We are proud to promote this innovative project that will blaze a trail in the world of football. It will enable us to bring FC Barcelona closer to millions of children and teenagers around the world in a way that is authentic to them, all the while helping to foster their creativity through a unique gaming experience. In the FC Barcelona Digital Area, we firmly believe that the best way to connect and generate engagement with our audience is by creating new communication channels to enable interaction across the digital realm, entertainment and sport. This is the first of many initiatives that we will be presenting shortly.

Roblox, with a mission to unite the (digital) world through gaming, will offer the FC Barcelona avatar bundle from July 9th.

Roblox refer to the uniting character of football and gaming and are thereby looking to turn the admittedly strange sight of gaming avatars in a full football kit into something quite logical:

Together with Barça, we want to inspire players to live like true champions, to achieve greatness as one united community. No matter how far apart we are, football and Roblox bring us together through play. So, get out there and make your dreams a reality.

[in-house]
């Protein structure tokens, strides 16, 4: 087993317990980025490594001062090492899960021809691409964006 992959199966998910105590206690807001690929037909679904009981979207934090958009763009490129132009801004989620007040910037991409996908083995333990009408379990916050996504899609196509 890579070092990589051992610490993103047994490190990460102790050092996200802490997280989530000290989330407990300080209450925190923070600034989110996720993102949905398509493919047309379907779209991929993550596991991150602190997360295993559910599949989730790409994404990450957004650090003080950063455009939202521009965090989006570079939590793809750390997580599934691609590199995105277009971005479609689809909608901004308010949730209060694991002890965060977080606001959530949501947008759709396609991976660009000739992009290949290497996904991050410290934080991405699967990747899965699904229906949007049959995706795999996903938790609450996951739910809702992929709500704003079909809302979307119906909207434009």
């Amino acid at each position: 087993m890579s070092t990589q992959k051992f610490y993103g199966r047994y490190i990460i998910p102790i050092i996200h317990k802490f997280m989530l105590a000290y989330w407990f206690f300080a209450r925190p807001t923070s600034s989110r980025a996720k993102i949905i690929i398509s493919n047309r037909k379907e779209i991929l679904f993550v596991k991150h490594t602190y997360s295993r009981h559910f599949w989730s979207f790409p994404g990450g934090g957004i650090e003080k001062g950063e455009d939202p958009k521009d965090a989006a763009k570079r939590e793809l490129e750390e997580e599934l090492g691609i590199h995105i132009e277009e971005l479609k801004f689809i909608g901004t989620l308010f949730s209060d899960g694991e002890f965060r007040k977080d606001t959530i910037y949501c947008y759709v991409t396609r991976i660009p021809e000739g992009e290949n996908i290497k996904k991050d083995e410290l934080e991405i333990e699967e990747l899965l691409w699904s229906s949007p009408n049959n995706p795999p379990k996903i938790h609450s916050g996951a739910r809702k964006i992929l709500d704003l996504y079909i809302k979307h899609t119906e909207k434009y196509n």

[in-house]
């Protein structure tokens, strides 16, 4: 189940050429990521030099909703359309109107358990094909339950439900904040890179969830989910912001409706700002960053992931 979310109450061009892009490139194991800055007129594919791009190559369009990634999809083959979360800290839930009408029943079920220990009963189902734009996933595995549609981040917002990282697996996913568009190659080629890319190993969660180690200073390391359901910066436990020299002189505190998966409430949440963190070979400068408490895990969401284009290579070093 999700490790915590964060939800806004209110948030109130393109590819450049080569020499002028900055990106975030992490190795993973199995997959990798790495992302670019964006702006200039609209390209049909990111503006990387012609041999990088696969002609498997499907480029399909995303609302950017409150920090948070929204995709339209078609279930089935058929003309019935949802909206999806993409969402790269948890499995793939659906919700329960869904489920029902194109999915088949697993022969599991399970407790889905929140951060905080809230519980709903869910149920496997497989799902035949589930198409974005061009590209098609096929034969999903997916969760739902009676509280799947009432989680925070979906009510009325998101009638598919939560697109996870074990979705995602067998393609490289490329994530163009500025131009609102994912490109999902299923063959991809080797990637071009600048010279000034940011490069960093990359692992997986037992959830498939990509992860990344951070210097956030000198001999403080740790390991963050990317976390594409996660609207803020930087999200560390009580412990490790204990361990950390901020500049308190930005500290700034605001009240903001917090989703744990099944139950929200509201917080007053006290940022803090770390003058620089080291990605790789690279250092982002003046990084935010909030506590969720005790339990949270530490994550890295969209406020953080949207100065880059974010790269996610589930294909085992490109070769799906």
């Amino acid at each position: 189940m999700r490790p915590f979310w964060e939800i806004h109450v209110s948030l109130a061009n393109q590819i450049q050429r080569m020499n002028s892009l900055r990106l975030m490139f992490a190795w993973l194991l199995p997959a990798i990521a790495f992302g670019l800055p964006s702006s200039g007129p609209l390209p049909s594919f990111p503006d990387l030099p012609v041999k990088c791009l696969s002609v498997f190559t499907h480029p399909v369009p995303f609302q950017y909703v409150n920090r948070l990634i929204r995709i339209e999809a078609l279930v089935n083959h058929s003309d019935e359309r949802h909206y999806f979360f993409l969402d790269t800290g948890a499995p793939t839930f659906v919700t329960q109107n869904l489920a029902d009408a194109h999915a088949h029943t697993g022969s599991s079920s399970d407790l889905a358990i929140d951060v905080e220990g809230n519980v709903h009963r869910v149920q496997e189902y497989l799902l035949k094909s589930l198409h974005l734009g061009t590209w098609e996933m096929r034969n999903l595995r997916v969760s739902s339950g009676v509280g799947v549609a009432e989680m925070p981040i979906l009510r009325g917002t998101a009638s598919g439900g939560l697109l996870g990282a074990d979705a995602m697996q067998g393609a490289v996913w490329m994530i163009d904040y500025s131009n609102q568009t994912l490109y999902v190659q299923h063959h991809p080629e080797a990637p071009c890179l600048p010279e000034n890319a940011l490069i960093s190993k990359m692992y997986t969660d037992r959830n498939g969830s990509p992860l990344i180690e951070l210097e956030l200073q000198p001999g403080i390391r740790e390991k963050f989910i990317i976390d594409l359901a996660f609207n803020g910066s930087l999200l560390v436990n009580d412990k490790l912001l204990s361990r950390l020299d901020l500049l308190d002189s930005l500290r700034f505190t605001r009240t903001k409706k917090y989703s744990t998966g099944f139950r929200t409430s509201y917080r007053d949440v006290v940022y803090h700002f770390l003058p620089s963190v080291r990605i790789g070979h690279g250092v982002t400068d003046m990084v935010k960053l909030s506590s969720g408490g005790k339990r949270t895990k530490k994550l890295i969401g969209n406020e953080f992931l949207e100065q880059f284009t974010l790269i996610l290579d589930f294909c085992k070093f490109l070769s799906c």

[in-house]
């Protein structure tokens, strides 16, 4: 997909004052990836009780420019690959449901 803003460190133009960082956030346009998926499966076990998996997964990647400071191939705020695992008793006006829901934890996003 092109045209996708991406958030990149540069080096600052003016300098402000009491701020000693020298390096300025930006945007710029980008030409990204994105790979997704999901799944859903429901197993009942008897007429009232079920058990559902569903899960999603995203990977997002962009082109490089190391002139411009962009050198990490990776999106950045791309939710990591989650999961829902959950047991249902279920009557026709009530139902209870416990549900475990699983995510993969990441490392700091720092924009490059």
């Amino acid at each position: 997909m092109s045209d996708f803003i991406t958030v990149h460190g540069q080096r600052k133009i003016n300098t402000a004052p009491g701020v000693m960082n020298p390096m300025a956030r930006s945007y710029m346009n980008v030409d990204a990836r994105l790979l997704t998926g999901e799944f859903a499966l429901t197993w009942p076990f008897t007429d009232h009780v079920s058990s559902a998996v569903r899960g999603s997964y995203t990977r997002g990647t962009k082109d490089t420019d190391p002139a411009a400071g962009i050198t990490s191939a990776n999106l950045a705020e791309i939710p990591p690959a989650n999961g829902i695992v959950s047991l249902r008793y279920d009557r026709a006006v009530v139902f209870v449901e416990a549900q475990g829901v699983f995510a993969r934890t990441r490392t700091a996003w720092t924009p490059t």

The sight needs getting used to, but is great branding for FC Barcelona and Rakuten, © Roblox

Gaming and football are closely tied – and branding profits

The FC Barcelona have announced their partnership with Roblox the same month they have extended their a partnership with gaming giants Konami. As part of their collaboration, Lionel Messi will be the cover star of eFootball  PES 2020.

Additionally, Pro Evolution Soccer will be releasing a special Barça version. This one is being made available to fans in order to get both parties more revenue; and in order to get those fans buying the game, they will be given the chance to decide on the cover of this particular game.